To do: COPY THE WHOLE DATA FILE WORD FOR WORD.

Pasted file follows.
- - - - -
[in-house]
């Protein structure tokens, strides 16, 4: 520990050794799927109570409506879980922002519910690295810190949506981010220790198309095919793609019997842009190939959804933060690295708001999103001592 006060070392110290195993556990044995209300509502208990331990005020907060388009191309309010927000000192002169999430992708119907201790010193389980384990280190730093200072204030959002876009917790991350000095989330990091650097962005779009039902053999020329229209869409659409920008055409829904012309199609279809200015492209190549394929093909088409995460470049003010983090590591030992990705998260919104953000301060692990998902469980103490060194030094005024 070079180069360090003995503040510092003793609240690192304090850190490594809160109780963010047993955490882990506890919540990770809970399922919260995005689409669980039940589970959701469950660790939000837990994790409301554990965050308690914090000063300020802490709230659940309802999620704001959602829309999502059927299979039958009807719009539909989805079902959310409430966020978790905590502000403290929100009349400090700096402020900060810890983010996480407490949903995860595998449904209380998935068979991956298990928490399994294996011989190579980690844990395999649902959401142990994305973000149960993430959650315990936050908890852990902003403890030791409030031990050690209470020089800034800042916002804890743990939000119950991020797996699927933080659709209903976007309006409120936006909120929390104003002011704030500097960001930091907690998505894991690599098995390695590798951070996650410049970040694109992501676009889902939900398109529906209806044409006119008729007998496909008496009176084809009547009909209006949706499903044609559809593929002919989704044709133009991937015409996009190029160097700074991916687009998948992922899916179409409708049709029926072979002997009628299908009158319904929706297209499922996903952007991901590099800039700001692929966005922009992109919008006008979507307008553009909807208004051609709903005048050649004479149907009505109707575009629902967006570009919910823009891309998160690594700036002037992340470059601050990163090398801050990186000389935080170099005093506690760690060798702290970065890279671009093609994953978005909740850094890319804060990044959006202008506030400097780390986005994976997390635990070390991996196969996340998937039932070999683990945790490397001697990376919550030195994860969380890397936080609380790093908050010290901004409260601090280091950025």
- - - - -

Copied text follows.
[in-house]
């Protein structure tokens, strides 16, 4: 520990050794799927109570409506879980922002519910690295810190949506981010220790198309095919793609019997842009190939959804933060690295708001999103001592 006060070392110290195993556990044995209300509502208990331990005020907060388009191309309010927000000192002169999430992708119907201790010193389980384990280190730093200072204030959002876009917790991350000095989330990091650097962005779009039902053999020329229209869409659409920008055409829904012309199609279809200015492209190549394929093909088409995460470049003010983090590591030992990705998260919104953000301060692990998902469980103490060194030094005024 070079180069360090003995503040510092003793609240690192304090850190490594809160109780963010047993955490882990506890919540990770809970399922919260995005689409669980039940589970959701469950660790939000837990994790409301554990965050308690914090000063300020802490709230659940309802999620704001959602829309999502059927299979039958009807719009539909989805079902959310409430966020978790905590502000403290929100009349400090700096402020900060810890983010996480407490949903995860595998449904209380998935068979991956298990928490399994294996011989190579980690844990395999649902959401142990994305973000149960993430959650315990936050908890852990902003403890030791409030031990050690209470020089800034800042916002804890743990939000119950991020797996699927933080659709209903976007309006409120936006909120929390104003002011704030500097960001930091907690998505894991690599098995390695590798951070996650410049970040694109992501676009889902939900398109529906209806044409006119008729007998496909008496009176084809009547009909209006949706499903044609559809593929002919989704044709133009991937015409996009190029160097700074991916687009998948992922899916179409409708049709029926072979002997009628299908009158319904929706297209499922996903952007991901590099800039700001692929966005922009992109919008006008979507307008553009909807208004051609709903005048050649004479149907009505109707575009629902967006570009919910823009891309998160690594700036002037992340470059601050990163090398801050990186000389935080170099005093506690760690060798702290970065890279671009093609994953978005909740850094890319804060990044959006202008506030400097780390986005994976997390635990070390991996196969996340998937039932070999683990945790490397001697990376919550030195994860969380890397936080609380790093908050010290901004409260601090280091950025």